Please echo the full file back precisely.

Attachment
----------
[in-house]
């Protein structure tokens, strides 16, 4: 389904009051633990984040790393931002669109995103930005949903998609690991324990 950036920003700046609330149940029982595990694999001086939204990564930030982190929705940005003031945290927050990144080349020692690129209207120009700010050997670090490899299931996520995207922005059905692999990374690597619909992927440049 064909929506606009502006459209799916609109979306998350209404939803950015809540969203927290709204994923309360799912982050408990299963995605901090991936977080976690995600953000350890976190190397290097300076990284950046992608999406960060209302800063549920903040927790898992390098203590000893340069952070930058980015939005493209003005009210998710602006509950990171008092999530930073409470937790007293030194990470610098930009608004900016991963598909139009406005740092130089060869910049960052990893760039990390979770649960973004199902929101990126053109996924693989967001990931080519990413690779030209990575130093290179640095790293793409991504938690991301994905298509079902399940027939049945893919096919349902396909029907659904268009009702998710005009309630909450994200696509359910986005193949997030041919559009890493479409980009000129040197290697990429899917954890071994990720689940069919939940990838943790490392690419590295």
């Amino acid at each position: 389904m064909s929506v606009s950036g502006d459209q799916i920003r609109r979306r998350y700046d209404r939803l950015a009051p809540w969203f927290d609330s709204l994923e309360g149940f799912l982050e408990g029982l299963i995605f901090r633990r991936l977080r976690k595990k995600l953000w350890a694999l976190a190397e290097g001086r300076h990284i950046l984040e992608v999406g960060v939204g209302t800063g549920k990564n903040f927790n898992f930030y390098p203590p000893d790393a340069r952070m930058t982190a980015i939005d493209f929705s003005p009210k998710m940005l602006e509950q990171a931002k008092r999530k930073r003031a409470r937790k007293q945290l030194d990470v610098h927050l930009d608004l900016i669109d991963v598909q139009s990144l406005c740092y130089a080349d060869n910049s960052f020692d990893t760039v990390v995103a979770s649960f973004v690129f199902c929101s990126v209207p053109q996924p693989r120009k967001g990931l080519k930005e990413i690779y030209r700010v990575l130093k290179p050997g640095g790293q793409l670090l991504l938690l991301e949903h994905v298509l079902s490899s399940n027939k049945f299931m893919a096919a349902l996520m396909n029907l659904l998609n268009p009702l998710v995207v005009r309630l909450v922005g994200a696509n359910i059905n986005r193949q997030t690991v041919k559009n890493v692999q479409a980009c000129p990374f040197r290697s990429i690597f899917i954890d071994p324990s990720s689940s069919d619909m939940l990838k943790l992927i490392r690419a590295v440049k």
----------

[in-house]
């Protein structure tokens, strides 16, 4: 389904009051633990984040790393931002669109995103930005949903998609690991324990 950036920003700046609330149940029982595990694999001086939204990564930030982190929705940005003031945290927050990144080349020692690129209207120009700010050997670090490899299931996520995207922005059905692999990374690597619909992927440049 064909929506606009502006459209799916609109979306998350209404939803950015809540969203927290709204994923309360799912982050408990299963995605901090991936977080976690995600953000350890976190190397290097300076990284950046992608999406960060209302800063549920903040927790898992390098203590000893340069952070930058980015939005493209003005009210998710602006509950990171008092999530930073409470937790007293030194990470610098930009608004900016991963598909139009406005740092130089060869910049960052990893760039990390979770649960973004199902929101990126053109996924693989967001990931080519990413690779030209990575130093290179640095790293793409991504938690991301994905298509079902399940027939049945893919096919349902396909029907659904268009009702998710005009309630909450994200696509359910986005193949997030041919559009890493479409980009000129040197290697990429899917954890071994990720689940069919939940990838943790490392690419590295």
């Amino acid at each position: 389904m064909s929506v606009s950036g502006d459209q799916i920003r609109r979306r998350y700046d209404r939803l950015a009051p809540w969203f927290d609330s709204l994923e309360g149940f799912l982050e408990g029982l299963i995605f901090r633990r991936l977080r976690k595990k995600l953000w350890a694999l976190a190397e290097g001086r300076h990284i950046l984040e992608v999406g960060v939204g209302t800063g549920k990564n903040f927790n898992f930030y390098p203590p000893d790393a340069r952070m930058t982190a980015i939005d493209f929705s003005p009210k998710m940005l602006e509950q990171a931002k008092r999530k930073r003031a409470r937790k007293q945290l030194d990470v610098h927050l930009d608004l900016i669109d991963v598909q139009s990144l406005c740092y130089a080349d060869n910049s960052f020692d990893t760039v990390v995103a979770s649960f973004v690129f199902c929101s990126v209207p053109q996924p693989r120009k967001g990931l080519k930005e990413i690779y030209r700010v990575l130093k290179p050997g640095g790293q793409l670090l991504l938690l991301e949903h994905v298509l079902s490899s399940n027939k049945f299931m893919a096919a349902l996520m396909n029907l659904l998609n268009p009702l998710v995207v005009r309630l909450v922005g994200a696509n359910i059905n986005r193949q997030t690991v041919k559009n890493v692999q479409a980009c000129p990374f040197r290697s990429i690597f899917i954890d071994p324990s990720s689940s069919d619909m939940l990838k943790l992927i490392r690419a590295v440049k």